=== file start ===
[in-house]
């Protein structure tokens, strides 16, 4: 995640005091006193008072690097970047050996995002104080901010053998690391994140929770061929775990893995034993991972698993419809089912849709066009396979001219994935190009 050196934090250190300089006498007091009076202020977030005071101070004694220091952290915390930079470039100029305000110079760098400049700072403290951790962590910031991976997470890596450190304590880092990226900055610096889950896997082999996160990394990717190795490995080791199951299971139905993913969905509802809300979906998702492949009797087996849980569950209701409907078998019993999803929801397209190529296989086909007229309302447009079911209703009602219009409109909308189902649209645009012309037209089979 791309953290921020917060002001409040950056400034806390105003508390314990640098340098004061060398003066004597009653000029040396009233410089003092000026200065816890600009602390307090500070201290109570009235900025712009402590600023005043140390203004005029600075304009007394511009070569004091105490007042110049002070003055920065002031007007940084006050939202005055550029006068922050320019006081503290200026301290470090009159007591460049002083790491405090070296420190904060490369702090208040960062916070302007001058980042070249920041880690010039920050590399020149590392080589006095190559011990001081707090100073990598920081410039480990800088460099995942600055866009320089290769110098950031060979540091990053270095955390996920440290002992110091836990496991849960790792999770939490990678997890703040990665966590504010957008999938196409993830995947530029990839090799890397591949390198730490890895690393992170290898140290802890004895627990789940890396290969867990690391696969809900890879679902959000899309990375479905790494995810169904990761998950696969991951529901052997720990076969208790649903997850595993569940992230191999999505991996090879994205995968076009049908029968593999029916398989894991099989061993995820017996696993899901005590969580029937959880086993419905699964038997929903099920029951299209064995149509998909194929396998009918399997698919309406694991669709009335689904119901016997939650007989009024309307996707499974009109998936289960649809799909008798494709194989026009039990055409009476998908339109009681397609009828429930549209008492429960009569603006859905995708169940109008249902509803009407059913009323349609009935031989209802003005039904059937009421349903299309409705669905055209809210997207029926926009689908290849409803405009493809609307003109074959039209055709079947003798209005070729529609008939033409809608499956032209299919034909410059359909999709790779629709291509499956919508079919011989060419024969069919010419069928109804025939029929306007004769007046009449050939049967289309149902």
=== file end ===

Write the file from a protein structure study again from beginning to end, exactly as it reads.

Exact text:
[in-house]
């Protein structure tokens, strides 16, 4: 995640005091006193008072690097970047050996995002104080901010053998690391994140929770061929775990893995034993991972698993419809089912849709066009396979001219994935190009 050196934090250190300089006498007091009076202020977030005071101070004694220091952290915390930079470039100029305000110079760098400049700072403290951790962590910031991976997470890596450190304590880092990226900055610096889950896997082999996160990394990717190795490995080791199951299971139905993913969905509802809300979906998702492949009797087996849980569950209701409907078998019993999803929801397209190529296989086909007229309302447009079911209703009602219009409109909308189902649209645009012309037209089979 791309953290921020917060002001409040950056400034806390105003508390314990640098340098004061060398003066004597009653000029040396009233410089003092000026200065816890600009602390307090500070201290109570009235900025712009402590600023005043140390203004005029600075304009007394511009070569004091105490007042110049002070003055920065002031007007940084006050939202005055550029006068922050320019006081503290200026301290470090009159007591460049002083790491405090070296420190904060490369702090208040960062916070302007001058980042070249920041880690010039920050590399020149590392080589006095190559011990001081707090100073990598920081410039480990800088460099995942600055866009320089290769110098950031060979540091990053270095955390996920440290002992110091836990496991849960790792999770939490990678997890703040990665966590504010957008999938196409993830995947530029990839090799890397591949390198730490890895690393992170290898140290802890004895627990789940890396290969867990690391696969809900890879679902959000899309990375479905790494995810169904990761998950696969991951529901052997720990076969208790649903997850595993569940992230191999999505991996090879994205995968076009049908029968593999029916398989894991099989061993995820017996696993899901005590969580029937959880086993419905699964038997929903099920029951299209064995149509998909194929396998009918399997698919309406694991669709009335689904119901016997939650007989009024309307996707499974009109998936289960649809799909008798494709194989026009039990055409009476998908339109009681397609009828429930549209008492429960009569603006859905995708169940109008249902509803009407059913009323349609009935031989209802003005039904059937009421349903299309409705669905055209809210997207029926926009689908290849409803405009493809609307003109074959039209055709079947003798209005070729529609008939033409809608499956032209299919034909410059359909999709790779629709291509499956919508079919011989060419024969069919010419069928109804025939029929306007004769007046009449050939049967289309149902």